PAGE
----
When you run a business, you also need to take difficult decisions, such as getting rid of the staff you don’t need or can’t afford anymore. Nobody enjoys a dismissal – employee or employer. It is a stressful event for all. More importantly, it never is an easy decision to take. It can destroy an employee’s confidence and lifestyle. But it can also affect your reputation if your former employee tries to get back at you for unfair dismissal.
Thankfully, you’re not alone; you can count on professional employment law solicitors to help you clarify the situation. It is crucial to keep the conversation open ahead of dismissal so that there is no reason to contest the decision.
It’s A Lonely World
Stress comes with entrepreneurship. It’s very lonely at the top, and when you run a business, there is no one you can confine to. Countless cases tell the stories of entrepreneurs who have developed depression, anxiety disorder, and severe health issues as a result of their unique position in the company. You need to be prepared to act before loneliness kills you. Working with a partner or a co-founder can reduce the risks of isolation. You can also join an entrepreneur network to connect with same-minded people.
You’re Competing Against A Former Employer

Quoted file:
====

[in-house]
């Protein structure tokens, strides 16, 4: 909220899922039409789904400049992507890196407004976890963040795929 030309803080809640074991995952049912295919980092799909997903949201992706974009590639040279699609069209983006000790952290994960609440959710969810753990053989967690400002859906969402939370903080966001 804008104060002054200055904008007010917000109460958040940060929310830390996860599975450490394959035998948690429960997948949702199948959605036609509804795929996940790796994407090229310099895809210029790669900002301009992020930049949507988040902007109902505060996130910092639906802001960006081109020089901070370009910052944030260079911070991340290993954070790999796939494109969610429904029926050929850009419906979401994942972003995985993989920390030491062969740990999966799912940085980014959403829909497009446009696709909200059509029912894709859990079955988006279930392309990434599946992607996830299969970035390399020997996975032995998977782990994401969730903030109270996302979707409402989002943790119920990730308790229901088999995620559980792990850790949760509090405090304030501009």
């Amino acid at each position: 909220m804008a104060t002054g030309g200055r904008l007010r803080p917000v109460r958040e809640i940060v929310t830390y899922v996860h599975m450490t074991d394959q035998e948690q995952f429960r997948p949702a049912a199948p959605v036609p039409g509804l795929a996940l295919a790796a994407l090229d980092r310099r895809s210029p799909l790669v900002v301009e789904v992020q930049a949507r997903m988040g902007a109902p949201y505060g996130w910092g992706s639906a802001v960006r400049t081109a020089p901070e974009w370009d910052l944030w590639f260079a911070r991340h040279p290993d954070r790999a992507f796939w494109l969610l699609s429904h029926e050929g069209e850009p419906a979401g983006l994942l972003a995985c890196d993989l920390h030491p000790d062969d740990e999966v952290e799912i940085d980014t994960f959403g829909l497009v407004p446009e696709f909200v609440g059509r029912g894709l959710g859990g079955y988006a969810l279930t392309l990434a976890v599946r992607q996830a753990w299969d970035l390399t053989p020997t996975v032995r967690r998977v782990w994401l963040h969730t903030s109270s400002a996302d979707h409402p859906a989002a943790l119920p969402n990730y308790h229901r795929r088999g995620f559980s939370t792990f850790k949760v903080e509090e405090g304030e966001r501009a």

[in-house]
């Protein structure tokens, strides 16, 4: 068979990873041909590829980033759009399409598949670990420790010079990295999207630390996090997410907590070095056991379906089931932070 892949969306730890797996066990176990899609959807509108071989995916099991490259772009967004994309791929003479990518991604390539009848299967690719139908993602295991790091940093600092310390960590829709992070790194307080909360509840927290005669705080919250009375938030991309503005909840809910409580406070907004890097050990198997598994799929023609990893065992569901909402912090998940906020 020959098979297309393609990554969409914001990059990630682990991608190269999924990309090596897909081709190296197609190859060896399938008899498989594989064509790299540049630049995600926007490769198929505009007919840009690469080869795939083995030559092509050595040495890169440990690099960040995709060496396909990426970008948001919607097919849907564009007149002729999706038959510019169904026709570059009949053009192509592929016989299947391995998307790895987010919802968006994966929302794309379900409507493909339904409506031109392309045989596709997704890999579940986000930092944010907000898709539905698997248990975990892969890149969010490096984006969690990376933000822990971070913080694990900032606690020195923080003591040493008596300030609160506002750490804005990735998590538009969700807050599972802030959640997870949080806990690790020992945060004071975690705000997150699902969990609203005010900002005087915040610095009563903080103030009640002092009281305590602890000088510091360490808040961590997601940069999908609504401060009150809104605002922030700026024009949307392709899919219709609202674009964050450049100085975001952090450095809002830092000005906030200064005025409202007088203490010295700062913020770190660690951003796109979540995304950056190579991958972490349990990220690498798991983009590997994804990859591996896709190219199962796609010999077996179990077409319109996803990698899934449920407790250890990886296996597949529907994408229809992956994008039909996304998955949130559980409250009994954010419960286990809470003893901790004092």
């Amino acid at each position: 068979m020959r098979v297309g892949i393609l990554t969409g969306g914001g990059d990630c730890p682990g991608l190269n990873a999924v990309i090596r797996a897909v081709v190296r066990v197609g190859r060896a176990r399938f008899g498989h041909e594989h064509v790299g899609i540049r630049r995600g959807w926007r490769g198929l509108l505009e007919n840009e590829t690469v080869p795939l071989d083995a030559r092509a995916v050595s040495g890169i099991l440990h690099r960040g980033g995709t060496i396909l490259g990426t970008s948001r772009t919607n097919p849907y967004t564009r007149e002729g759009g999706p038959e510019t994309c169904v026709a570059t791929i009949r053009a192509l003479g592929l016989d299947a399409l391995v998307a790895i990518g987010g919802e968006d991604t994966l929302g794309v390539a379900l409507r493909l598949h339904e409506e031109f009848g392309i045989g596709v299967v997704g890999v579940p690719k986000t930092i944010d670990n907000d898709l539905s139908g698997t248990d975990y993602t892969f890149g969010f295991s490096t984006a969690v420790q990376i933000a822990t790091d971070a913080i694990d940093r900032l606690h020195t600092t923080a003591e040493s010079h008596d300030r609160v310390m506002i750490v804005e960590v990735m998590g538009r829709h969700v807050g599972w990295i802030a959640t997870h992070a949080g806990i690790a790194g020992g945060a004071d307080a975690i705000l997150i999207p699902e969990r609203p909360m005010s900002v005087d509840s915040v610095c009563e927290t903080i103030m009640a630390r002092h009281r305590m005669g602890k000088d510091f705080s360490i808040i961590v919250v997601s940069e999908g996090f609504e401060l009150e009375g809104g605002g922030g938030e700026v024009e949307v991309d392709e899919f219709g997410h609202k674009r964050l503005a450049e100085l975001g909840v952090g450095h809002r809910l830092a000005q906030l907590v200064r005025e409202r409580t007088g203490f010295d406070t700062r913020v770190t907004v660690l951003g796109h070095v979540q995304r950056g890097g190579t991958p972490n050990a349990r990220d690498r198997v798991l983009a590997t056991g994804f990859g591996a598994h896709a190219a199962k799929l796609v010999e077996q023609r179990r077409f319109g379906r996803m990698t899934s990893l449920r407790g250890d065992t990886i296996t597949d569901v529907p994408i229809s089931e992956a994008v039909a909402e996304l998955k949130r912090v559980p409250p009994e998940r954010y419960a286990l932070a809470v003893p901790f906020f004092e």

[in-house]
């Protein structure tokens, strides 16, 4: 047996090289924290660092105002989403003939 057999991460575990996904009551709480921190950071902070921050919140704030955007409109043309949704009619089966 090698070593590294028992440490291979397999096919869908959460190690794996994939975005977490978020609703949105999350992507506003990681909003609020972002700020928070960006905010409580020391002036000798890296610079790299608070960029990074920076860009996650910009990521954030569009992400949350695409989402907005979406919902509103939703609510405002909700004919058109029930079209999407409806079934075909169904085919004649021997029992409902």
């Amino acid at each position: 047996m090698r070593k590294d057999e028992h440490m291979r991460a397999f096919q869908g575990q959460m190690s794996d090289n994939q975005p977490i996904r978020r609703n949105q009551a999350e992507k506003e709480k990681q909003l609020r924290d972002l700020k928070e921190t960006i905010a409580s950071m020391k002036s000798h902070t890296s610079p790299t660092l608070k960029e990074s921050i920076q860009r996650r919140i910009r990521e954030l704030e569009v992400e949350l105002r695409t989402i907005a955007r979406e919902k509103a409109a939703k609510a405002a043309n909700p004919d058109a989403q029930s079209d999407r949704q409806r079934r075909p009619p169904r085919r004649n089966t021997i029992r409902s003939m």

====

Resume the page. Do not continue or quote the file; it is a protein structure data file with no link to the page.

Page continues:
What happens when you find yourself in a market position where your biggest competitor is your previous employer? Things can go ugly. In fact, most companies add restrictions to some employment contracts to stop their best talents working for a competitor or becoming a competitor themselves. However, you can expect these restrictions to wear off after 12 or 24 months. As long as you have not left your employment with the addresses of the main clients and a copy of their products, you shouldn’t fear competition.
You Can’t Find The Right Talent Locally
Approaching a specific niche market can be advantageous, except when you need niche skills too. Most entrepreneurs struggle to find local experts for highly targeted skill sets. But you don’t have to worry about it: That’s precisely what remote working options are about. Indeed, you can embrace the advantages of working with a remote team, ensuring that you find the talent you need at the price you want.
You Can’t Get Noticed
Why is it that despite your spot-on market research and your marketing communication, people continue to ignore your brand? You might be committing one of the biggest sins of entrepreneurship: you might be doing what everyone else does. If you want to get noticed, you should never copy the competition. While you may not want to go out of your comfort zone, pushing the boundaries and doing something that nobody expects can earn you a lot of customers in a very short time.
Entrepreneurship goes hand-in-hand with anxiety and stress. Whether it comes from the loneliness of from a lack of financial resources, you’ll avoid hitting a wall on your path to success. The best way to tackle obstacles is to keep calm and focused, surround yourself with the expertise you need and have fun during the process!